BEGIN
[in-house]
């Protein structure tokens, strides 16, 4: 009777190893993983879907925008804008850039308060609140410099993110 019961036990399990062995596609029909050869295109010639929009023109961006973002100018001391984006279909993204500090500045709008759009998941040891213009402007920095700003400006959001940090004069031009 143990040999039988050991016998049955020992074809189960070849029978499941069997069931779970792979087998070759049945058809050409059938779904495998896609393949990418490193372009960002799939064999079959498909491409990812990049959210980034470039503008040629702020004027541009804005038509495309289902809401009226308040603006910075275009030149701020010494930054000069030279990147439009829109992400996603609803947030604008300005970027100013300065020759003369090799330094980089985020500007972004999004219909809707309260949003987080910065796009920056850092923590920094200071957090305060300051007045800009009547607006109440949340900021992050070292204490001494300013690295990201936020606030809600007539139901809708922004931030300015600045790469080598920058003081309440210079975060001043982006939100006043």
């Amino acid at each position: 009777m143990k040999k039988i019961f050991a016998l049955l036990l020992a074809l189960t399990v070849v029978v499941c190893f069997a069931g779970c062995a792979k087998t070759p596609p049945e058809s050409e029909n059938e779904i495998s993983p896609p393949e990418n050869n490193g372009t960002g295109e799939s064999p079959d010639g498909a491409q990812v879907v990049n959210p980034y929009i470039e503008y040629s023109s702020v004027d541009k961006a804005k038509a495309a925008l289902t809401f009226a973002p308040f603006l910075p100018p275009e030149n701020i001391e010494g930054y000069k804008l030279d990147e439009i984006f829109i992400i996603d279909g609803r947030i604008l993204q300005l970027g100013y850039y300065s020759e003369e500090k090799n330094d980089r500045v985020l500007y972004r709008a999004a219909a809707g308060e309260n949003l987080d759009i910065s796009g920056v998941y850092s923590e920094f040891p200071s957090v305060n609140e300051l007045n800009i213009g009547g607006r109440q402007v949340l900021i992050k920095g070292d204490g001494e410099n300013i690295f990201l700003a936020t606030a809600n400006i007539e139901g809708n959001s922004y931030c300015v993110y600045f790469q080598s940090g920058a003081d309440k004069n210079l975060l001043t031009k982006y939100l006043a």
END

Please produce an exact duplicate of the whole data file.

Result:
[in-house]
């Protein structure tokens, strides 16, 4: 009777190893993983879907925008804008850039308060609140410099993110 019961036990399990062995596609029909050869295109010639929009023109961006973002100018001391984006279909993204500090500045709008759009998941040891213009402007920095700003400006959001940090004069031009 143990040999039988050991016998049955020992074809189960070849029978499941069997069931779970792979087998070759049945058809050409059938779904495998896609393949990418490193372009960002799939064999079959498909491409990812990049959210980034470039503008040629702020004027541009804005038509495309289902809401009226308040603006910075275009030149701020010494930054000069030279990147439009829109992400996603609803947030604008300005970027100013300065020759003369090799330094980089985020500007972004999004219909809707309260949003987080910065796009920056850092923590920094200071957090305060300051007045800009009547607006109440949340900021992050070292204490001494300013690295990201936020606030809600007539139901809708922004931030300015600045790469080598920058003081309440210079975060001043982006939100006043």
């Amino acid at each position: 009777m143990k040999k039988i019961f050991a016998l049955l036990l020992a074809l189960t399990v070849v029978v499941c190893f069997a069931g779970c062995a792979k087998t070759p596609p049945e058809s050409e029909n059938e779904i495998s993983p896609p393949e990418n050869n490193g372009t960002g295109e799939s064999p079959d010639g498909a491409q990812v879907v990049n959210p980034y929009i470039e503008y040629s023109s702020v004027d541009k961006a804005k038509a495309a925008l289902t809401f009226a973002p308040f603006l910075p100018p275009e030149n701020i001391e010494g930054y000069k804008l030279d990147e439009i984006f829109i992400i996603d279909g609803r947030i604008l993204q300005l970027g100013y850039y300065s020759e003369e500090k090799n330094d980089r500045v985020l500007y972004r709008a999004a219909a809707g308060e309260n949003l987080d759009i910065s796009g920056v998941y850092s923590e920094f040891p200071s957090v305060n609140e300051l007045n800009i213009g009547g607006r109440q402007v949340l900021i992050k920095g070292d204490g001494e410099n300013i690295f990201l700003a936020t606030a809600n400006i007539e139901g809708n959001s922004y931030c300015v993110y600045f790469q080598s940090g920058a003081d309440k004069n210079l975060l001043t031009k982006y939100l006043a």